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A kvas and a smile? Coke cashes in on nostalgia

  • 2002-05-16
  • J. Michael Lyons
RIGA

A brewer since the days of Kruschev and Sputnik, Vyacheslav Shamarin laments what capitalism has done to kvas, the Soviet Union's favorite soft drink.

He pours another round of the sudsy brown liquid from a plastic bottle and talks about the old days, in the 1980s, when you could buy a glass of real kvas poured from a shiny vat by a streetside vendor for about a penny.

"Everything that has been made since then is not kvas, it's nothing more than cola," Shamarin grumbled.

Traditionally made from a fermented brew of rye, sugar and yeast that tastes like sweet, dark beer minus the alcohol, the real kvas of the Soviet days would only stay tasty for a couple of days and couldn't be bottled and sold in stores.

Kvas production collapsed in the early 1990s under the weight of the slick marketing and Western chic of companies like Coke and Pepsi and new health laws that banned its sale on the streets.

Coke quickly dominated the soft drink market here and elsewhere in the former Soviet Union, cashing in on a public that desperately wanted its MTV, a Big Mac, a Coke and a smile.

But in 1998 kvas - spelled "kvass" in Latvian and known as "kali" in Estonian and "gira" in Lithuanian - returned when a handful of local juice and condiment producers took a page out of Coke's book by mass producing non-fermented kvas that had a long shelf life and plenty of nostalgia.

Most are made from a syrupy concentrate shipped in from beer breweries in Germany or Austria.

Locals admit that the new kvas isn't as good, but they're buying it at a rate that has triggered a re-markable turnaround in the soft drinks market across the former Soviet Union.

About half the price of Coke, kvas grew from a 4 percent share of Latvia's soft drink market in early 1999 to an estimated 32 percent share in the first half of 2001, according to the polling firm ACNielsen Latvia.

Coke's share dropped from about 40 percent to 23 percent during the same period and Coke posted losses locally of more than $1 million in 1999 and 2000.

"There's a nostalgic trend among people to go back to the older products that people drank at home with their families during Soviet times," said Aki Hirvonen, Coke's marketing director in the Baltics.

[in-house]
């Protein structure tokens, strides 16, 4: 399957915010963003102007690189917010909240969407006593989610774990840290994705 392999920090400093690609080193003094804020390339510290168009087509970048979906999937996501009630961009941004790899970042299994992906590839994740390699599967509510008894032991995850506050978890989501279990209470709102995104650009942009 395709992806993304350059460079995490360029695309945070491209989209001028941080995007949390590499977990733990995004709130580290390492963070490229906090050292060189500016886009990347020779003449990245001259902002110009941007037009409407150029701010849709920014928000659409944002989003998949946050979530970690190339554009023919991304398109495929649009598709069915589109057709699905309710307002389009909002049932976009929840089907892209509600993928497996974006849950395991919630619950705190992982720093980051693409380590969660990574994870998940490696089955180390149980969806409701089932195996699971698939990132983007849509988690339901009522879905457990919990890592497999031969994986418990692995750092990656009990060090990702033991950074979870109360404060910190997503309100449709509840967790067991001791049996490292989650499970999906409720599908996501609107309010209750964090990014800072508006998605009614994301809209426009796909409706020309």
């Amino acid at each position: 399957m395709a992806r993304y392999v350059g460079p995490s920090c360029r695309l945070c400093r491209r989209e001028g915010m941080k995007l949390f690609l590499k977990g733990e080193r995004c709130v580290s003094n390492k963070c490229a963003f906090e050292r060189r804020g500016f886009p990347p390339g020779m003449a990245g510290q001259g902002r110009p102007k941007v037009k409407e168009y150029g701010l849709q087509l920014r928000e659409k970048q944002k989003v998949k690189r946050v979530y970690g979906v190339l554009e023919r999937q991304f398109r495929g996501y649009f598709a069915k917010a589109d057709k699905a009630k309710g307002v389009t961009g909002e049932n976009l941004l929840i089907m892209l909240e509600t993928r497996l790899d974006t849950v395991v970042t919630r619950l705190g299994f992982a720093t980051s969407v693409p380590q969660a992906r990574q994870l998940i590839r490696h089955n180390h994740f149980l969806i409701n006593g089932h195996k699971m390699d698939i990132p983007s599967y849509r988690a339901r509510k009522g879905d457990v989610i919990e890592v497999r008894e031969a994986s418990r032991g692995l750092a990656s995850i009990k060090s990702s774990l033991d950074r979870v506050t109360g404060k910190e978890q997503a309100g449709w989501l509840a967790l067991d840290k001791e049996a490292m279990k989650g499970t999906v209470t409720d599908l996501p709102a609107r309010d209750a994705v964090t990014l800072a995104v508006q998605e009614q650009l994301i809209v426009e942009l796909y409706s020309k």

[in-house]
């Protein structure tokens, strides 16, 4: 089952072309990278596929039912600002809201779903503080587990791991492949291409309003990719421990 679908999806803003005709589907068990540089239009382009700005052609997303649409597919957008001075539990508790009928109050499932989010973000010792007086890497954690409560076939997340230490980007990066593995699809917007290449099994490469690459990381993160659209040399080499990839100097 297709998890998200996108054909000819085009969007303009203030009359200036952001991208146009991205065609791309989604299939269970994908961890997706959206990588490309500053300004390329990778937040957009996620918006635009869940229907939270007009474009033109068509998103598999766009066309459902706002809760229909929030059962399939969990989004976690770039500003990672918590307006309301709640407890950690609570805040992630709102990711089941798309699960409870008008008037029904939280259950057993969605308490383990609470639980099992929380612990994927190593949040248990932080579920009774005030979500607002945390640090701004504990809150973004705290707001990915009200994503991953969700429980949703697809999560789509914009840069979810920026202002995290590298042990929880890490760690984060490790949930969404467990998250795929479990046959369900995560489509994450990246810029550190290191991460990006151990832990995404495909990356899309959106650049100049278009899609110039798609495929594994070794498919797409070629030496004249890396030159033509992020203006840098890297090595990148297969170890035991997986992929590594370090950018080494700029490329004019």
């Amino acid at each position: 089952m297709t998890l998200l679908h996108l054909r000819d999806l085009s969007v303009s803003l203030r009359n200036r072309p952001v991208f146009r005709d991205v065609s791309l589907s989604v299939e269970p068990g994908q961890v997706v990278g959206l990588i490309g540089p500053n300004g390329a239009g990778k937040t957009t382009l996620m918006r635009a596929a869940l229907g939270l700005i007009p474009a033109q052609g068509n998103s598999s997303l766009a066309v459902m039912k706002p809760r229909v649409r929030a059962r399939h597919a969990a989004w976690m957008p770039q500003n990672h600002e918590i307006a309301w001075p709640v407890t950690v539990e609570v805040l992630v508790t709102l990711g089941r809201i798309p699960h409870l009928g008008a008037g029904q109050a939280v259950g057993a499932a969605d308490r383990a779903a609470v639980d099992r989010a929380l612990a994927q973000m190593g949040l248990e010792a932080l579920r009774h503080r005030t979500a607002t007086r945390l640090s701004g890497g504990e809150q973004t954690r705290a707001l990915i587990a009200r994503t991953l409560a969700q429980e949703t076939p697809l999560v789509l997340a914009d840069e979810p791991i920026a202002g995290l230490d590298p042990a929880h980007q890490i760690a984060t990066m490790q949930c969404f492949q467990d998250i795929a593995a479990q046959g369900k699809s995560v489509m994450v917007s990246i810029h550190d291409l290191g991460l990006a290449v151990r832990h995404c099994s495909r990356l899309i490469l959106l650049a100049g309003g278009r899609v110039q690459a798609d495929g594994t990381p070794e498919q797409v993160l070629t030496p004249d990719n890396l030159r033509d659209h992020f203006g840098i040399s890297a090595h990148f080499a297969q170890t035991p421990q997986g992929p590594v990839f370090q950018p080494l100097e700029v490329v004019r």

Latvian juice maker Gutta, which kick started the kvas revolution three years ago, has learned Coke's playbook by heart.

It now markets vitamin-added kvas aimed at kids and calcium-fortified kvas for women side by side with its original brand, which it has renamed "klassik."

"We are on the same playground as Coke and we have to have the same tools when we go into the stores and try to sell," said Uldis Ronis, general manager of Gutta.

But now Coke is fighting back.

Last fall it began producing its own kvas after purchasing the trademark of the leading kvas producer in neighboring Estonia, Linnuse Kali, and the Latvian kvass brand Pilskalna. Coke has also refitted some of it plants throughout Russia to produce kvas.

It has also begun producing a favorite local drink in Finland and others in Asia.

"It's indicative of a transformation that's taking place all over," said American University professor James Mittelman, best-selling author of "The Globalization Syndrome." "There is no longer a strict separation of the global and the local."All this is a little overwhelming for the brewer Shamarin.

He's in charge of kvas production for Kok and Company, a condiment maker that decided to make use of its factory, a ramshackle 19th century brewery, to get into the kvas market in 1998.

Squeezed into his white scientist's coat stained brown with the day's batch, Shamarin closely guards the recipe of Ilguciems kvas, the closest thing that Latvia has left to the real thing, he says.

It's brewed in large vats using a secret mixture of rye, oats, sugar and yeast.

But unlike the original its pasteurized, which Shamarin says gives it a shelve life of two months and a slightly massed-produced flavor.

It's the best kvas around, he boasts, saying proudly that his own grandson would rather go thirsty than drink the kvas made from concentrate that now dominates the market.

"You can't carbonate wine and call it champagne," he said.

In addition to its original brew, Ilguciems recently started making "healthy" kvas targeted at kids, a choice that Shamarin says Kok and Company's management made to compete with bigger producers.

"The kids love it," he said.

Leaning in, he sheepishly revealed its appeal.

"More sugar," he said.